Widely and inexplicably celebrated as one of Woody Allen’s best recent films, Midnight in Paris squanders what is admittedly one of his best recent premises. Visiting Paris with his ludicrously materialistic fiancée (Rachel McAdams, in a thankless role), Gil (Owen Wilson), a frustrated screenwriter and aspiring novelist, mysteriously finds himself transported every night to the 1920s, where he hobnobs with the likes of Hemingway, Fitzgerald, Picasso, Dalí, etc. Gil also strikes up a tentative romance with a more like-minded soul (Marion Cotillard)—so like-minded, in fact, that she fails to recognize the golden age she inhabits, yearning herself for the glories of the Belle Epoque, several decades earlier. Nostalgia, Allen wants us to understand, doesn’t solve anything; it only alienates us from the present.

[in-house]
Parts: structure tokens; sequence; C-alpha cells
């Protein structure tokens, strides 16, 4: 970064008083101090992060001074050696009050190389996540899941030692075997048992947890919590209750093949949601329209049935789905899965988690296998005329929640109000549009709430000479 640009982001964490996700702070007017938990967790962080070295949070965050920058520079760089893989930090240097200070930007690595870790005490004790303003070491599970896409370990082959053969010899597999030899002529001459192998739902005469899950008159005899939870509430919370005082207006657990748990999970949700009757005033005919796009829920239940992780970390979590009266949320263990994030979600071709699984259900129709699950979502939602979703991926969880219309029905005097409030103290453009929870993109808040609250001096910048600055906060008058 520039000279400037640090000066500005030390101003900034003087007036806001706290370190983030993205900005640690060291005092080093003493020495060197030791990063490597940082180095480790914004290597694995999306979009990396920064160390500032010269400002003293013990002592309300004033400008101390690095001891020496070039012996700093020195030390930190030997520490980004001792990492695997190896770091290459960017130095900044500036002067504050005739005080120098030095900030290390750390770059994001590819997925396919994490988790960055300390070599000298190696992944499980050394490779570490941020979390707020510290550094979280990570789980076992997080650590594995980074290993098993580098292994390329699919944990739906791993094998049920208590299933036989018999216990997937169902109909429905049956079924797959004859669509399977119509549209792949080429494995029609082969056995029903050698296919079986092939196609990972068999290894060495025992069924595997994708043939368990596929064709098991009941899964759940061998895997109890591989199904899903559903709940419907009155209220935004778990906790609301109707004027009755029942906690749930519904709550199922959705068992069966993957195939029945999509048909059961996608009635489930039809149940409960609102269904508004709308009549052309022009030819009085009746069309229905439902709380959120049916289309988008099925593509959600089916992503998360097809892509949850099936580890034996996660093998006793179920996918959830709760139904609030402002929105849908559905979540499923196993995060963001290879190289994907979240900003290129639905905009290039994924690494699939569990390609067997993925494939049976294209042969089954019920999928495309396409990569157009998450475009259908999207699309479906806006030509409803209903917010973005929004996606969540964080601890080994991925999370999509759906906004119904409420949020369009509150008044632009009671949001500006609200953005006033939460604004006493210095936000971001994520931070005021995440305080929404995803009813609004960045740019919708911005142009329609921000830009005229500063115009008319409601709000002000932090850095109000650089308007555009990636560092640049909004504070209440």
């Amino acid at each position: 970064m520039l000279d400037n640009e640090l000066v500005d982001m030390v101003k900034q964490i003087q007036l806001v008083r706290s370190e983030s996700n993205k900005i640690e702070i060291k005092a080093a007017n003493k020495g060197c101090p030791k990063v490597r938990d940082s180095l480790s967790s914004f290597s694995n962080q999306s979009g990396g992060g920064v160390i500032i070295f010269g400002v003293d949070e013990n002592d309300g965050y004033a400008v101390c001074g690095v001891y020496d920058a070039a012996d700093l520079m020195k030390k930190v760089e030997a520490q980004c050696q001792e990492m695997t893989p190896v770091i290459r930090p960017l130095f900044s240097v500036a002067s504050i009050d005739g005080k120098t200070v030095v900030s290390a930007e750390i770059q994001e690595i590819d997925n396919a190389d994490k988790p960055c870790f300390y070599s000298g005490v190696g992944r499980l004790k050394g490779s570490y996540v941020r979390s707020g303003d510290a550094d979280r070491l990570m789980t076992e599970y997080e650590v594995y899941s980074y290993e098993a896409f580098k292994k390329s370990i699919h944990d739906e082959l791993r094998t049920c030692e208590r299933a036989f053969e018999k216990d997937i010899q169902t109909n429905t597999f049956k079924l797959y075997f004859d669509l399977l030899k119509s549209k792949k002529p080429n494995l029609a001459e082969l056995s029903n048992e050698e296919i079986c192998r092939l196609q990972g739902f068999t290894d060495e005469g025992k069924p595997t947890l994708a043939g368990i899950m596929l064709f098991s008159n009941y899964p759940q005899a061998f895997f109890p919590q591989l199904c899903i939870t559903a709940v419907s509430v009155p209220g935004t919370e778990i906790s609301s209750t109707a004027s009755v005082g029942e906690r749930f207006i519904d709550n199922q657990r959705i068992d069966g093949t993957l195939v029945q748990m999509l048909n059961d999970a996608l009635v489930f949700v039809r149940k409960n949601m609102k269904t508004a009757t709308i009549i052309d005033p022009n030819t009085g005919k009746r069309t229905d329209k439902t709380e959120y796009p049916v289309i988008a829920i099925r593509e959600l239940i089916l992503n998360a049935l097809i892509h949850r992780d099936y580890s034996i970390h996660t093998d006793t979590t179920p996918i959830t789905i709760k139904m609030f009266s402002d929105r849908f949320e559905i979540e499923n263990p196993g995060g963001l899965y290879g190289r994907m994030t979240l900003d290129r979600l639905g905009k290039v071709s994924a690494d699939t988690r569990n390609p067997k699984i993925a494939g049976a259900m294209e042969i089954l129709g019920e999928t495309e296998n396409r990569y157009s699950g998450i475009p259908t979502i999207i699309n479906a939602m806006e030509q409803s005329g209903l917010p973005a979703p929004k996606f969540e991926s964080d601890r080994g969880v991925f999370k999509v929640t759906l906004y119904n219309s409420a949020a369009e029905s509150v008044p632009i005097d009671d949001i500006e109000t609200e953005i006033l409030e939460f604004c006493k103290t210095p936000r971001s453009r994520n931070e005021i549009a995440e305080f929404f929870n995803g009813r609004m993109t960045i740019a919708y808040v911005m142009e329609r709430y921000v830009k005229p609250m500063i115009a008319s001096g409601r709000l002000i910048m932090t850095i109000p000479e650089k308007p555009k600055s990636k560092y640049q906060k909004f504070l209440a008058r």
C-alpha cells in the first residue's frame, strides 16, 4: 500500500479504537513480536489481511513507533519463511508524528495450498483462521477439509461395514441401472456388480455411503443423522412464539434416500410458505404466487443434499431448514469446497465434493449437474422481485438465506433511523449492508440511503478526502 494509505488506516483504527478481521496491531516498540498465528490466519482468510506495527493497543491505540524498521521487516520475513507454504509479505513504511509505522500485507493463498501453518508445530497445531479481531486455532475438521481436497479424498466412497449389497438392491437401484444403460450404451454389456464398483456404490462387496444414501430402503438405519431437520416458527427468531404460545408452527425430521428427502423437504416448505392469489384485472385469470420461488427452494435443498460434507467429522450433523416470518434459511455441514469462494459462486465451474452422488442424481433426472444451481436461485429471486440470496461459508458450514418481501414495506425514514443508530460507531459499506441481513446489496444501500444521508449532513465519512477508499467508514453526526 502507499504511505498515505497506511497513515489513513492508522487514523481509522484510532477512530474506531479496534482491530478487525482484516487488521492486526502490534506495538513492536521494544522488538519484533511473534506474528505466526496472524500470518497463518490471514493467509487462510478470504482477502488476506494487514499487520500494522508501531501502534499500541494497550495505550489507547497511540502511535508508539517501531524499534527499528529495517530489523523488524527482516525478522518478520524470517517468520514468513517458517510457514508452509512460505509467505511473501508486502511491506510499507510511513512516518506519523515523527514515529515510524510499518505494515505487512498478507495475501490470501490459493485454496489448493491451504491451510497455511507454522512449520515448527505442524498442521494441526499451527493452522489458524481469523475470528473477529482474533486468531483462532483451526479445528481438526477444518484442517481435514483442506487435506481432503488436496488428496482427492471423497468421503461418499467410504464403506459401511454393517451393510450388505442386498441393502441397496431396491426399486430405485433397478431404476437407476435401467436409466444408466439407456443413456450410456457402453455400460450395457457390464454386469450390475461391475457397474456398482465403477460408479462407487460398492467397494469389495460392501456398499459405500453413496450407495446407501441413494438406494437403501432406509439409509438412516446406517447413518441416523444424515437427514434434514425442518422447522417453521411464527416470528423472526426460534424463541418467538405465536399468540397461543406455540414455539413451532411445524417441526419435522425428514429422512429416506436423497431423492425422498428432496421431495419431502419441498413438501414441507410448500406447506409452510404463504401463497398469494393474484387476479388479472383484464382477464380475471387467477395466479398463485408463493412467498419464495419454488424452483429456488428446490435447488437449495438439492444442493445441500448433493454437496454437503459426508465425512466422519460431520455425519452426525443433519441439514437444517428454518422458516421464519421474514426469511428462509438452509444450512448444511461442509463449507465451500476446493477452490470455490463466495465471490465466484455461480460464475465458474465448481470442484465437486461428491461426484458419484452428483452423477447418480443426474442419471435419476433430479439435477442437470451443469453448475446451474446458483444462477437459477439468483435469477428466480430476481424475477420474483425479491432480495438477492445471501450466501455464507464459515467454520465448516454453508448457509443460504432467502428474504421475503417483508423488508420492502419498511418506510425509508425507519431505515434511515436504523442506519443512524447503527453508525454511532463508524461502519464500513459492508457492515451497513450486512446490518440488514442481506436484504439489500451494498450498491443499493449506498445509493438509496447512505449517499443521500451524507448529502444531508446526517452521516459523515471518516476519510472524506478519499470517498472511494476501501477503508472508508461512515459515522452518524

Unfortunately, you know that’s the intended theme because characters actually declaim it, in speeches that might as well be accompanied by a flashing “author’s message” sign. That wouldn’t be a big problem if the rest of the movie were a laugh riot, of course, but Midnight in Paris does little more than congratulate viewers who recognize the name Man Ray or know the basic plot of Luis Buñuel’s The Exterminating Angel. Allen has cast remarkable look-alikes as many of the ’20s icons (along with Adrien Brody as Dalí and Kathy Bates as Gertrude Stein), but he hasn’t thought up anything for them to do—their mere appearance, along with Gil’s astonishment at meeting them (“Wait, Tom Eliot? Thomas Stearns Eliot? You’re T.S. Eliot?”) is meant to suffice. Like too much of late Allen, it’s a lazy, slapdash effort that plays like a first draft.